A record number of new governors take office this month at a time when several budgets are in the red and trust in government is scraping bottom. In fact, an October Pew Center on the States survey found that less than 20 percent of respondents in Arizona, California, Florida, Illinois and New York trusted their state governments.
Andrew Cuomo, New York's new governor, captured the sentiment in his inaugural address: "People all across the state, when you mention state government, they are literally shaking their heads... The state faces a budget deficit and a competence deficit and an integrity deficit and a trust deficit."
The issue of trust transcends the mere balancing of budgets. There is a growing awareness that government is overextended, making promises it can't reasonably expect to keep. Essential services are perceived as being at risk -- now and in the future -- and the public seems skeptical of the competence and integrity of their public leaders.
To restore trust, incoming governors will first need to get their budgets in order. But a focus on four additional areas could also help close the trust deficit:
Redesign state government. State government should consider a menu of cost-saving reforms, including rationalizing agencies, process reengineering, ending ineffective programs and reevaluating policy decisions with large price tags associated with them. To do this, states will have to shed the shackles of outdated government structures: hierarchical, siloed organizations; service models driven by bureaucracy instead of citizen needs; budgets that ignore results; and tax systems designed for a long-gone economy. These century-old systems need to be replaced with new models that better address the needs of the 21st century.
This transformation will require new ways of doing business for every aspect of state government, from organizational structures and operating practices to personnel systems and service delivery models.
Deliver on the basics. Yes, citizens are concerned about mounting debt and wasteful spending. But they still expect government to provide essential services. New governors can turn things around only if they enact reforms that balance budgets without decimating critical services.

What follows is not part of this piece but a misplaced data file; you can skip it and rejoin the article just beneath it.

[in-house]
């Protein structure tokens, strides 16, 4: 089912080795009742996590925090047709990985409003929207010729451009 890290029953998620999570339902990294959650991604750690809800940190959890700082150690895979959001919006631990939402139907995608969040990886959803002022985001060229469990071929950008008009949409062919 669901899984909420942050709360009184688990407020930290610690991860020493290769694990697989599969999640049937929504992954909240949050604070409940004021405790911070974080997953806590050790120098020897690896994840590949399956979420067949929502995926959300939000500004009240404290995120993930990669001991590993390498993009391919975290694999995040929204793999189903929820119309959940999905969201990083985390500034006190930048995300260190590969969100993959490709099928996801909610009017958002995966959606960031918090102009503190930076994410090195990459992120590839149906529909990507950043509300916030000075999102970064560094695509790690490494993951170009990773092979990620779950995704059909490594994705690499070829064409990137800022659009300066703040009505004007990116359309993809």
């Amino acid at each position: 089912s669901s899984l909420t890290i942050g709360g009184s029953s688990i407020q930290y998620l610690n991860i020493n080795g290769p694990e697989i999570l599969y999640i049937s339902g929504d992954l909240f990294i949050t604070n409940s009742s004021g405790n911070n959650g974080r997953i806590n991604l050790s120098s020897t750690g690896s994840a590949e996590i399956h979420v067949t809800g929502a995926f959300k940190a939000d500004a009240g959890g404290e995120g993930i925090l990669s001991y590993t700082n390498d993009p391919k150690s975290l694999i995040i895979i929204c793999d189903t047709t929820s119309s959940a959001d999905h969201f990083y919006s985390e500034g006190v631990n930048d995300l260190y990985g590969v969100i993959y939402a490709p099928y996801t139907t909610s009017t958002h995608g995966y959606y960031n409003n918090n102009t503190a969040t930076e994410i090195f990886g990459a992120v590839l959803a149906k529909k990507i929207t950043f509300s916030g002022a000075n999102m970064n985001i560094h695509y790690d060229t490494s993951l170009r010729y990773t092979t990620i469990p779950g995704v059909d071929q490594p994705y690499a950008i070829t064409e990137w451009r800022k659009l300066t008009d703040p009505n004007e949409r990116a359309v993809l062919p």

Education clearly remains the top public priority. According to the Pew study, "In all five states, by a range of 63 percent to 71 percent, majorities say they would be willing to pay higher taxes to keep K-12 public schools at current funding levels." Whether it's education, infrastructure, social services or corrections, you can't ignore critical functions.
Trust is primarily a performance issue. The public will accept imperfection so long as government is getting the important stuff right.
Embrace transparency. The steady drumbeat of coverage in the press on the ethical lapses of public officials erodes public trust. Not only can greater transparency reduce the opportunity for abuse of public funds, it can broaden the general understanding of the challenges facing elected officials. Best of all, transparency isn't expensive.
Many states are making data publicly available in an effort to foster collaboration with citizens, businesses, nonprofits and others. Such efforts offer the chance to navigate tangled fiscal issues and make government smarter, more innovative, more responsive and more trusted.
Transparency is essential to building trust. But governments will have to go beyond simply opening their data vaults and actually work to ensure that the information provided is useful to citizen innovators. That's what Washington, D.C., did with its Apps for Democracy program. The city spent $50,000 to generate $2.3 million-worth of citizen-generated applications using government data, including a historic tours mashup and a location-aware iPhone tool alerting users to crime reports, new building permits and other location-specific news.
Reform pensions. Changing the public pension system is a difficult political challenge, but no issue has greater real and symbolic importance than reforming state retirement benefits.
Over half the states had fully-funded pension systems in 2000; by 2008, the number had fallen to only four. Countless stories over the past year bemoan public pension arrangements that seem outlandishly generous to many voters. Tackling the issue will be vital to new governors, not just because a tide of red ink threatens to drown them, but because there is no better way to demonstrate the state's intention to set its fiscal house in order.
Such reforms include closing loopholes, increasing the minimum retirement age, trimming past promises and ensuring that current contributions going forward at least cover accruing liabilities.
One potential reform is to put a circuit breaker on benefits increases. In 2007, Hawaii passed legislation barring any boost in benefits between 2008 and 2011 if such increases add to unfunded pension liabilities. That same year, Missouri enacted legislation that prevents increases in any benefits where the relevant retirement fund is less than 80 percent funded.
Our nation's new governors take office at a difficult time. These newcomers have to balance their budgets, but they also need to reform how state government operates.
If that happens, they can deliver strong results and help regain the public's trust.
This article is adapted in part from their new book (with Tiffany Fishman) Letting Go of the Status Quo: A Playbook for Transforming State Government.
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